Dear Kid,

There is an article on Mashable called How to use Facebook for Thank You Notes.

I found the title intriguing, so I took a look.

It will not surprise you to learn that I Have an Opinion.

The article suggested things like thanking someone for dinner by taking a photo of the meal and posting the picture with a thank you and compliments to the chef. Another idea was to thank someone for inviting you to an event by taking some pix of the event and posting those with some of the details about the event with a thank you for the invite. (Hint: include the hashtag for the event if there is one.)

Should you use Facebook to say "thank you"? DearKidLoveMom.comI think those are great ideas. They are acknowledgements of a great time together (presumably you’ve already said thank you in person) and a there’s nothing wrong with publicly acknowledging a big event or even a small dinner.

HOWEVER (you knew there was going to be a “however” didn’t you?), there are some things for which a tweet or Facebook post is not only inappropriate it can be downright rude.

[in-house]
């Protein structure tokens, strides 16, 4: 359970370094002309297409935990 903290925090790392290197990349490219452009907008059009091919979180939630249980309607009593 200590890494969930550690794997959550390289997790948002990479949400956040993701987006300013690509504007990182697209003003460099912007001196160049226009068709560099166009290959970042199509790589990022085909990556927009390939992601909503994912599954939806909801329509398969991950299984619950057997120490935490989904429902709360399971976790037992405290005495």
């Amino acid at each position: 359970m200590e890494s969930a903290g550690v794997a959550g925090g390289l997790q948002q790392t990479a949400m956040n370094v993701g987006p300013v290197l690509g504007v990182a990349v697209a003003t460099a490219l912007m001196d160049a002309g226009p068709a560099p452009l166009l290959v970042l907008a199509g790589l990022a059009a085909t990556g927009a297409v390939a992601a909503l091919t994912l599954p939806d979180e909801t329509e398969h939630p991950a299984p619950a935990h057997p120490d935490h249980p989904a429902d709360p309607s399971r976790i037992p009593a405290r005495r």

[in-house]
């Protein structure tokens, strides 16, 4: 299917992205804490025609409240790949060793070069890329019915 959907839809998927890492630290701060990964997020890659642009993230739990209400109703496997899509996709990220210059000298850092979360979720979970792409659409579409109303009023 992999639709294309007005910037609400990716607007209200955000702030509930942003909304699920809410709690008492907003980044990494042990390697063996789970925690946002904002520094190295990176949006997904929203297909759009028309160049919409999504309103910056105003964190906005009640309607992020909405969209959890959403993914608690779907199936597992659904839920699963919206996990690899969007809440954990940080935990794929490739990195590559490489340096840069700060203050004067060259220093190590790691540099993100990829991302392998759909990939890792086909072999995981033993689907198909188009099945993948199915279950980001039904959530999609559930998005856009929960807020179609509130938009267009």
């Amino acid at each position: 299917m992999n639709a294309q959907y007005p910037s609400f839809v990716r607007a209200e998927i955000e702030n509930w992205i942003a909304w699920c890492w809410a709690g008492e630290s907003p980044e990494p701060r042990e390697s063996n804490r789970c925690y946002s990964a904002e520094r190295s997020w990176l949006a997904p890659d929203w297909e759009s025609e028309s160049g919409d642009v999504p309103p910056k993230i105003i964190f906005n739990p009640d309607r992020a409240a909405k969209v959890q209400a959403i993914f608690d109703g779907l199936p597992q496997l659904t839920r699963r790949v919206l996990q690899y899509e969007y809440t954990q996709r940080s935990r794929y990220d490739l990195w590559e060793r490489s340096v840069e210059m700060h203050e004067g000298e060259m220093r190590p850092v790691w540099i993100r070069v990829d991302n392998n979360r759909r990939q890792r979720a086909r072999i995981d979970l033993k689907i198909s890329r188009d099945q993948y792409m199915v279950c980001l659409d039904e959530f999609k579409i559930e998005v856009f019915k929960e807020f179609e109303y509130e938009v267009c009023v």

When you get a gift from someone, you need to send a real thank you note—especially if the gift is sent to you and you are not able to hug the giver and say thank you in person. A FB thank you without a personalized, heartfelt thanks is just wrong and rude.

If you thank someone professionally, don’t use Twitter or Facebook. If they’ve introduced you to someone, if they’ve gone out of their way to help you, if you’ve made a sale, saying thank you on FB is weird. And unprofessional. And Wrong. Don’t do it.

If the person is not a social media junkie and/or is not part of your usual social media circle, why would you thank them in front of people they don’t know? Go personal, go private, go polished. Write a real thank you.

For a formal event you need formal thank yous. When you graduate, when you get engaged or married, when you receive a special honor, on-line thank yous don’t cut it. Formal congratulations require formal acknowledgements. Pull out the stationary and put pen to paper.

Thank you for listening.

Love, Mom